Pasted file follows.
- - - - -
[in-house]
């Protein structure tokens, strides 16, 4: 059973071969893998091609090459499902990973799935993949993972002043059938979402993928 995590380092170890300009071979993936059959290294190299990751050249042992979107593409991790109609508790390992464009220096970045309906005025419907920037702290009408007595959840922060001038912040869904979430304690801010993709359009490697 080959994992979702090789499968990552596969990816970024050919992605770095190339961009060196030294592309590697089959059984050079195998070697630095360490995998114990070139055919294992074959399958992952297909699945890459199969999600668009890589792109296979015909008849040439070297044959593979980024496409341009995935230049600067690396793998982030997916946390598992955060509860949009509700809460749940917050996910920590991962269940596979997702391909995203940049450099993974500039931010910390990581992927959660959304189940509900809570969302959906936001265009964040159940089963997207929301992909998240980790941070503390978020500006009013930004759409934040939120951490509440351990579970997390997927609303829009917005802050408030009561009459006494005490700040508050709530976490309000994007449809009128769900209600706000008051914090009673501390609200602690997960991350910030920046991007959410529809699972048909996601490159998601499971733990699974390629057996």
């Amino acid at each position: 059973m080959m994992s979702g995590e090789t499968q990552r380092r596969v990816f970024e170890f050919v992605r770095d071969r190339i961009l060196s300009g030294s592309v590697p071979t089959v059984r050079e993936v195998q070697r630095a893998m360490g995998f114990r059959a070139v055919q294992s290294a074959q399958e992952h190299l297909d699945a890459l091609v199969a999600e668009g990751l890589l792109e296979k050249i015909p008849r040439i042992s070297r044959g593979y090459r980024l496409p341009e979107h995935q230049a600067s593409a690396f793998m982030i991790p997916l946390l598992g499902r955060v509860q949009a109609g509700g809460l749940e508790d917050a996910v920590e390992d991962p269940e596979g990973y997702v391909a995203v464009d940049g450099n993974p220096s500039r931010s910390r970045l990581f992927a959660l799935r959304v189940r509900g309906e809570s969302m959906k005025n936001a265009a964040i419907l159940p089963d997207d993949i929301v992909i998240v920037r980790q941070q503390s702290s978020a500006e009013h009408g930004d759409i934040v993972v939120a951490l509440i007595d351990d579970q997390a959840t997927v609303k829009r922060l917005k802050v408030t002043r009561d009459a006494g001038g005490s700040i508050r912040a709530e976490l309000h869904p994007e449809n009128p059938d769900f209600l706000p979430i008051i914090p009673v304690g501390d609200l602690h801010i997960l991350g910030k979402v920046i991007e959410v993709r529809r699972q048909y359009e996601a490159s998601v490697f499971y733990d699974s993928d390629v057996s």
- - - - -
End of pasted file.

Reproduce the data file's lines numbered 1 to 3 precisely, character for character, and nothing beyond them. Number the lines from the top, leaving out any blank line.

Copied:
[in-house]
């Protein structure tokens, strides 16, 4: 059973071969893998091609090459499902990973799935993949993972002043059938979402993928 995590380092170890300009071979993936059959290294190299990751050249042992979107593409991790109609508790390992464009220096970045309906005025419907920037702290009408007595959840922060001038912040869904979430304690801010993709359009490697 080959994992979702090789499968990552596969990816970024050919992605770095190339961009060196030294592309590697089959059984050079195998070697630095360490995998114990070139055919294992074959399958992952297909699945890459199969999600668009890589792109296979015909008849040439070297044959593979980024496409341009995935230049600067690396793998982030997916946390598992955060509860949009509700809460749940917050996910920590991962269940596979997702391909995203940049450099993974500039931010910390990581992927959660959304189940509900809570969302959906936001265009964040159940089963997207929301992909998240980790941070503390978020500006009013930004759409934040939120951490509440351990579970997390997927609303829009917005802050408030009561009459006494005490700040508050709530976490309000994007449809009128769900209600706000008051914090009673501390609200602690997960991350910030920046991007959410529809699972048909996601490159998601499971733990699974390629057996």
């Amino acid at each position: 059973m080959m994992s979702g995590e090789t499968q990552r380092r596969v990816f970024e170890f050919v992605r770095d071969r190339i961009l060196s300009g030294s592309v590697p071979t089959v059984r050079e993936v195998q070697r630095a893998m360490g995998f114990r059959a070139v055919q294992s290294a074959q399958e992952h190299l297909d699945a890459l091609v199969a999600e668009g990751l890589l792109e296979k050249i015909p008849r040439i042992s070297r044959g593979y090459r980024l496409p341009e979107h995935q230049a600067s593409a690396f793998m982030i991790p997916l946390l598992g499902r955060v509860q949009a109609g509700g809460l749940e508790d917050a996910v920590e390992d991962p269940e596979g990973y997702v391909a995203v464009d940049g450099n993974p220096s500039r931010s910390r970045l990581f992927a959660l799935r959304v189940r509900g309906e809570s969302m959906k005025n936001a265009a964040i419907l159940p089963d997207d993949i929301v992909i998240v920037r980790q941070q503390s702290s978020a500006e009013h009408g930004d759409i934040v993972v939120a951490l509440i007595d351990d579970q997390a959840t997927v609303k829009r922060l917005k802050v408030t002043r009561d009459a006494g001038g005490s700040i508050r912040a709530e976490l309000h869904p994007e449809n009128p059938d769900f209600l706000p979430i008051i914090p009673v304690g501390d609200l602690h801010i997960l991350g910030k979402v920046i991007e959410v993709r529809r699972q048909y359009e996601a490159s998601v490697f499971y733990d699974s993928d390629v057996s």